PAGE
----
Malwarebytes hacked by SolarWinds attackers

Malwarebytes hacked by SolarWinds attackers

Becomes latest vendor implicated in the state attack

Credit: Dreamstime

Anti-malware software vendor Malwarebytes has become the latest technology company swept up in last year's attack on SolarWinds. 

The US-based vendor admitted it has received notices of suspicious third-party activity from the Microsoft Security Response Centre on December 15. 

According to Malwarebytes, these reflected tactics, techniques and procedures (TTPs) of the same advanced threat actor involved in the SolarWinds attacks, reportedly a hacking group linked to the Russian government.  

In a blog post, Malwarebytes said that while it does not use SolarWinds, there was another intrusion vector that works by abusing applications with privileged access to Microsoft Office 365 and Azure environments.  

"After an extensive investigation, we determined the attacker only gained access to a limited subset of internal company emails, "the blog post said. "We found no evidence of unauthorised access or compromise in any of our internal on-premises and production environments."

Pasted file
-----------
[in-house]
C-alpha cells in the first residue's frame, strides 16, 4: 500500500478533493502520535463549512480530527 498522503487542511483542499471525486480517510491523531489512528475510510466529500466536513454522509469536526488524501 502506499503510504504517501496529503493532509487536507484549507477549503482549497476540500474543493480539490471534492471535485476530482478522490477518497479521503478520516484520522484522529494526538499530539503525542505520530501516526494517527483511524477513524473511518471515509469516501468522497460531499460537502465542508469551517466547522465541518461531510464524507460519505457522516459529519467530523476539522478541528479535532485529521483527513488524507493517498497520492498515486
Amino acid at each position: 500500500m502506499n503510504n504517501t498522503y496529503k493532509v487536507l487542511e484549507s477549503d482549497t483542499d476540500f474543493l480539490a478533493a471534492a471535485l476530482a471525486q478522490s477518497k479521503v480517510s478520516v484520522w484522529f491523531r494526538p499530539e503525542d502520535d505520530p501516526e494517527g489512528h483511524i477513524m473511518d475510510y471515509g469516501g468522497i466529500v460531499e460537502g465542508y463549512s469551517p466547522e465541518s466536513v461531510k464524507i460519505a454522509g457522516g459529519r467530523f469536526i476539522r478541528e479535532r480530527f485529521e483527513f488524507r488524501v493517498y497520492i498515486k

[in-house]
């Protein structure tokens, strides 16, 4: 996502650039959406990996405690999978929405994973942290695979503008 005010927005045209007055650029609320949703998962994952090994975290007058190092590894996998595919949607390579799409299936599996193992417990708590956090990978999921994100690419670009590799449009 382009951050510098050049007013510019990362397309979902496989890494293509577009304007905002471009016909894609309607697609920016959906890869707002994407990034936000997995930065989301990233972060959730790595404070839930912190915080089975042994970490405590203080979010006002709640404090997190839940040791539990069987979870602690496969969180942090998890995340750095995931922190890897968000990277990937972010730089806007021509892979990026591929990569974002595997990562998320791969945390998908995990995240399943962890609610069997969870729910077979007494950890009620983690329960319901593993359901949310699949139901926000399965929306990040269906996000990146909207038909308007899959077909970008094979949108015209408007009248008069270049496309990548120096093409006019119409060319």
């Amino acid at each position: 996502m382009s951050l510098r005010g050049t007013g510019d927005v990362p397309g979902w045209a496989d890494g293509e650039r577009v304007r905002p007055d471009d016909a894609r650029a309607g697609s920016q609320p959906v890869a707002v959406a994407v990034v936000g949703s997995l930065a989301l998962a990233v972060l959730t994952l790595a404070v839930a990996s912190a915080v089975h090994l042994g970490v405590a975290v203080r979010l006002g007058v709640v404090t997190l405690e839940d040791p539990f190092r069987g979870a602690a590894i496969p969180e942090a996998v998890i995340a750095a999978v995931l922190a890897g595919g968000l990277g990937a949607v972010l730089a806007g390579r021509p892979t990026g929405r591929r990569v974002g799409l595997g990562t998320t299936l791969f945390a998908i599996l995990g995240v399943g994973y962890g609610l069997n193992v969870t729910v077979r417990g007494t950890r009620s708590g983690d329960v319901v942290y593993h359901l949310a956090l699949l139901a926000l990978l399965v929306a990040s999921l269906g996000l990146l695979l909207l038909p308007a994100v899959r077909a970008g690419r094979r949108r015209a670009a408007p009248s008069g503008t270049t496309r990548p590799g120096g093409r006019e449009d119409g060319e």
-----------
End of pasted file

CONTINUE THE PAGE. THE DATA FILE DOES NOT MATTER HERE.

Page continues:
Once the breach was discovered, Malwarebytes worked with Microsoft’s Detection and Response Team (DART) to investigate the vendor's cloud and on-premises environments for any activity related to the API calls that triggered the initial alert. 

The two found that the attackers leveraged a dormant email protection product within Malwarebyte's Office 365 tenant that allowed access to a limited subset of internal company emails, although the vendor does not use Azure cloud services in its production environments. 

"Considering the supply chain nature of the SolarWinds attack, and in an abundance of caution, we immediately performed a thorough investigation of all Malwarebytes source code, build and delivery processes, including reverse engineering our own software,” the post said. "Our internal systems showed no evidence of unauthorised access or compromise in any on-premises and production environments." 

Malwarebytes stressed that its software remains safe to use. 

News of the hacking campaign perpetrated through SolarWinds’ Orion network monitoring software emerged last month and saw the hacking group gain access to computer systems belonging to multiple US government departments in a long campaign that is believed to have started in March. 

Known as APT29 or Cozy Bear, the Russian group's supply chain attack has also had implications for security vendors including Mimecast and FireEye

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